Laila Ibrahim, author of Golden Poppies and Yellow Crocus, is known for writing stories about love’s ability to transcend human-made systems of oppression and in her recently published SCARLET CARNATION she writes a novel about motherhood, acceptance, perseverance, and the indescribable love that exists between family members. Here’s Laila talking about some of the research she did for Scarlet Carnation.
For researching Scarlet Carnation I relied heavily on newspaper accounts from that time period—newspapers.com is my best friend! I read the front page of the Oakland Tribune month after month between 1915 and 1918 to form the arc of my story based on what was being reported in Oakland. I knew my main characters would be in the Bay Area and that they would be descendents of the main characters from Yellow Crocus.
Articles and books about that time period are helpful, but they have a fuller understanding of those events than what my characters would know at the time. My publisher is kind enough to let me put in a bibliography and resources so readers can look at my original sources if they want.
There are ‘intentional’ errors in the novel, but they come directly from the newspaper. It was the best knowledge of the moment. Only in retrospect can we more fully understand the arc of the 1918 flu pandemic or the European war.
As I researched this novel in the fall of 2019, I was struck by an image of masked revelers on Market Street in San Francisco celebrating Armistices Day—the end of World War 1. Before doing that research I hadn’t put together that the flu pandemic and Armistice overlapped in the Bay Area. I’d seen celebratory pictures of that day but they were not wearing masks. Once I saw that image I knew I wanted to end my novel with that scene.
Months later, I was living in the midst of a pandemic while writing about one. Many of the issues we grappled with around COVID were identical to the ones in the paper in 1918: vaccines, masks, social distancing. The tension and balance between the value of personal freedom and the value of collective care doesn’t have a simple answer.
With this novel I had to be on high alert to guard against using terms from now that would not have been used then. The most obvious example is using World War 1. It is so automatic for me, but of course it wasn’t called that until later.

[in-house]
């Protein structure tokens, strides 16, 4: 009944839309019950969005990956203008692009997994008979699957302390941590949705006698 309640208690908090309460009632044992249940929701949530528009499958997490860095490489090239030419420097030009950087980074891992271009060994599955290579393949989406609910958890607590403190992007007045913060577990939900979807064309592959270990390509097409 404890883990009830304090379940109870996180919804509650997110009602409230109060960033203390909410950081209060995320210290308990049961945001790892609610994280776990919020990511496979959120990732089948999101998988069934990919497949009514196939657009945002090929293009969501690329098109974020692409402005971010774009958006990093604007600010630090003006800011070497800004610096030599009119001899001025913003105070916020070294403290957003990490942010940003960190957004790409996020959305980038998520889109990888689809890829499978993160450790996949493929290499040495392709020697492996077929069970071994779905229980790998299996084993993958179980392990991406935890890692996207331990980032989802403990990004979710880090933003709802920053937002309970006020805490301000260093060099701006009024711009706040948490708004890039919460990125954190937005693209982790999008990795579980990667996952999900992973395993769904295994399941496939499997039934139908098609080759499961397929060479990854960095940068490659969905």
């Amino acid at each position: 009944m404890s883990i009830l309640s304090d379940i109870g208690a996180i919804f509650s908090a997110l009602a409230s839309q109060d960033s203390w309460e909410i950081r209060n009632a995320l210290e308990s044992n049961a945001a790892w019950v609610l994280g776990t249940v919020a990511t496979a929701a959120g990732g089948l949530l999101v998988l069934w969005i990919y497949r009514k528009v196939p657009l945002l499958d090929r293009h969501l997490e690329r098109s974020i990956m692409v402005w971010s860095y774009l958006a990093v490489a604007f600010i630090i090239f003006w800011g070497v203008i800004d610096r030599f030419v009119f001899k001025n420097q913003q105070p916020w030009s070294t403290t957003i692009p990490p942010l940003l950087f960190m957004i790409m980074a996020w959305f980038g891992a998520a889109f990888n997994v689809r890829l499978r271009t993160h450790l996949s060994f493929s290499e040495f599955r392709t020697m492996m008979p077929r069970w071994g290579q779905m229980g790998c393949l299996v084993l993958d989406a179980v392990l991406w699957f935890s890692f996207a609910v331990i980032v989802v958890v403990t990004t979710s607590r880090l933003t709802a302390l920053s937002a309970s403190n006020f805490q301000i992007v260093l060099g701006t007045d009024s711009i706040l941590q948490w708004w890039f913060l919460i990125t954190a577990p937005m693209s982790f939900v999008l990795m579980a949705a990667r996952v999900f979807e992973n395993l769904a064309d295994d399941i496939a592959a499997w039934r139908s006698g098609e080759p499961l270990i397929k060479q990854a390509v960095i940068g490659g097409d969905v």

Just as facts and timelines can be better understood with the distance of time, so can we see naïveté or prejudice in motivations. Researching the intersection between the birth control movement, eugenics and public health was fascinating and morally complex. My read is that Margaret Sanger wanted to give women safe choices. I don’t believe her primary motivation was to create ’superior people.’ The eugenicist wanted to limit reproduction for some kinds of women, but not others. Public health people wanted to increase the number of healthy births. There is an intersection where all of them agree, though the motivations for their shared goal are extremely different. It reminds me that there are always unexpected or unintended consequences from our choices.
Scarlet Carnation by Laila Ibrahim ~~ In an early twentieth-century America roiling with racial injustice, class divides, and WWI, two women fight for their dreams in a galvanizing novel by the bestselling author of Golden Poppies.
May and Naomi are extended family, their grandmothers’ lives inseparably entwined on a Virginia plantation in the volatile time leading up to the Civil War. For both women, the twentieth century promises social transformation and equal opportunity.
May, a young white woman, is on the brink of achieving the independent life she’s dreamed of since childhood. Naomi, a nurse, mother, and leader of the NAACP, has fulfilled her own dearest desire: buying a home for her family. But they both are about to learn that dreams can be destroyed in an instant. May’s future is upended, and she is forced to rely once again on her mother. Meanwhile, the white-majority neighborhood into which Naomi has moved is organizing against her while her sons are away fighting for their country.
In the tumult of a changing nation, these two women―whose grandmothers survived the Civil War―support each other’s quest for liberation and dignity. Both find the strength to confront injustice and the faith to thrive on their chosen paths.
M.K. Tod writes historical fiction. Her latest novel is THE ADMIRAL’S WIFE, a dual timeline set in Hong Kong. Mary’s other novels, PARIS IN RUINS, TIME AND REGRET, LIES TOLD IN SILENCE and UNRAVELLED are available from Amazon, Nook, Kobo, Google Play and iTunes. She can be contacted on Facebook, Twitter and Goodreads or on her website www.mktod.com.